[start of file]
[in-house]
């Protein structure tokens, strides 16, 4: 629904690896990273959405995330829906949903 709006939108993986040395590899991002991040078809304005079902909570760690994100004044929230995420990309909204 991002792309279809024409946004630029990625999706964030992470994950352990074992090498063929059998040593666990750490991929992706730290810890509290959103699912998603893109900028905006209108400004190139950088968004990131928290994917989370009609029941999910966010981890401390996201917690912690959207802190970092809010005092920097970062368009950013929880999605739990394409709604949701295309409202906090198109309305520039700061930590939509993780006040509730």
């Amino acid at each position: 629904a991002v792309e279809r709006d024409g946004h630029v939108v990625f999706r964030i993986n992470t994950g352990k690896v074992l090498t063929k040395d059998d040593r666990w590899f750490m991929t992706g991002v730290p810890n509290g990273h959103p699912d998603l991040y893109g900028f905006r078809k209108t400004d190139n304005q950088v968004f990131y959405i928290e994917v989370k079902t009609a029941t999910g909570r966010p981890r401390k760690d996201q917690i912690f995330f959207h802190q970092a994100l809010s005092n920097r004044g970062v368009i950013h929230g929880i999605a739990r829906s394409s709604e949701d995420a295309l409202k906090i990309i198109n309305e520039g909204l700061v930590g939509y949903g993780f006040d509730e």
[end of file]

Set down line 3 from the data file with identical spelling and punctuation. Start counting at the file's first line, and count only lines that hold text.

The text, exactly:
């Amino acid at each position: 629904a991002v792309e279809r709006d024409g946004h630029v939108v990625f999706r964030i993986n992470t994950g352990k690896v074992l090498t063929k040395d059998d040593r666990w590899f750490m991929t992706g991002v730290p810890n509290g990273h959103p699912d998603l991040y893109g900028f905006r078809k209108t400004d190139n304005q950088v968004f990131y959405i928290e994917v989370k079902t009609a029941t999910g909570r966010p981890r401390k760690d996201q917690i912690f995330f959207h802190q970092a994100l809010s005092n920097r004044g970062v368009i950013h929230g929880i999605a739990r829906s394409s709604e949701d995420a295309l409202k906090i990309i198109n309305e520039g909204l700061v930590g939509y949903g993780f006040d509730e």